When I was in my bad romance in high school (the one my new young adult novel, Bad Romance, is based on), it was hard for me to be honest with my friends and family about what was really going down in my relationship. For one, when your partner is a master of manipulation, it can be hard to know what exactly is going on in the first place. I can’t tell you how many arguments began with me accusing my boyfriend of something, only to end with me apologizing to him. Teen Dating Violence isn’t just physical or sexual abuse: it is often mental, verbal, and emotional.
Manipulation and an unbalanced power dynamic are key to an abusive partner retaining control in the relationship. There were so many conversations I rehearsed before they happened—some of them attempts to break up with my boyfriend. But once they were underway in real life, I felt like someone had put a blindfold over my eyes, turned me around three times, then threw me into a labyrinth I couldn’t find my way out of. My boyfriend always had the perfect argument or accusation or put-down. The next day, I didn’t even know how to talk about it with my friends because I wasn’t even sure what had happened. Was I right? Was I wrong? Was I the worst girlfriend in the world?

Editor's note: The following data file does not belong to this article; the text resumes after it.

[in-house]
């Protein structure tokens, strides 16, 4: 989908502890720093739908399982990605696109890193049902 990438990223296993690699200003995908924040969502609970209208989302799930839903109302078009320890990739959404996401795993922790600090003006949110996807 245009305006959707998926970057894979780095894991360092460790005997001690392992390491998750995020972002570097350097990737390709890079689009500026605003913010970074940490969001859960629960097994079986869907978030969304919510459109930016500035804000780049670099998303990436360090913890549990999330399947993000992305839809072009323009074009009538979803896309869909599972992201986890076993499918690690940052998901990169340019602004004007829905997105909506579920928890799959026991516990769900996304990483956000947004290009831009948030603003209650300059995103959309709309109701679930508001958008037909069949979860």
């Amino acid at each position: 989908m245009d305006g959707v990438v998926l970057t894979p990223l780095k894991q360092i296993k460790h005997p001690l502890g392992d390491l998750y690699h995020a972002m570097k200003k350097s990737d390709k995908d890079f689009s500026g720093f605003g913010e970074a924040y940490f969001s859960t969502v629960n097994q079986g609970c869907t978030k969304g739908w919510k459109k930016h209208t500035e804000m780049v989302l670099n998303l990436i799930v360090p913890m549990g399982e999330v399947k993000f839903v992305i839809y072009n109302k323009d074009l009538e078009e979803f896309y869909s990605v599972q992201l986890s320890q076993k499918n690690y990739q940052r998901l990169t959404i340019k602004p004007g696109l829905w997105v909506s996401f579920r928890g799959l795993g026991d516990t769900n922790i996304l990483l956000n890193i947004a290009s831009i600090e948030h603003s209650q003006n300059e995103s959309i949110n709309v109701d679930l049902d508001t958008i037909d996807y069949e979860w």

Shame also plays a huge factor. Abusive partners are often professionals at cutting down your self-esteem and making you feel really, really small and gross and bad. Jealousy plays a huge role here. If your boyfriend or girlfriend is super jealous, they’ll likely make you feel like you’re acting or dressing inappropriately. These accusations really mess with your head and what they often result in is a feeling of shame. Maybe I am a slut, you think. Why did I decide to wear that dress? Shame also comes in when you know you need to leave your partner, but you just can’t. You’re embarrassed: you feel weak, like a door mat, and you know your friends are going to be frustrated that you won’t get out. You hate who you’ve become and talking about it when you know you’re not going to leave your partner only makes it worse. By the end of my bad romance, I was suicidal. I felt so trapped and alone and ashamed and it took me sitting on the floor of my kitchen with a knife to finally call my best friend and tell her just how bad things had gotten.
And then there’s fear—the biggie. Sometimes the fear is related to your safety: perhaps your partner has threatened you or the people you care about. This could be physical, but it could also be threats to spread rumors about you on social media, or share intimate photos or tell secrets. But the fear can also simply be a fear of loneliness. No matter how bad your partner is, maybe they feel better than the alternative. I had a tough home situation and, as awful as my boyfriend made me feel, he got me out of the house. Out of the frying pan and into the fire.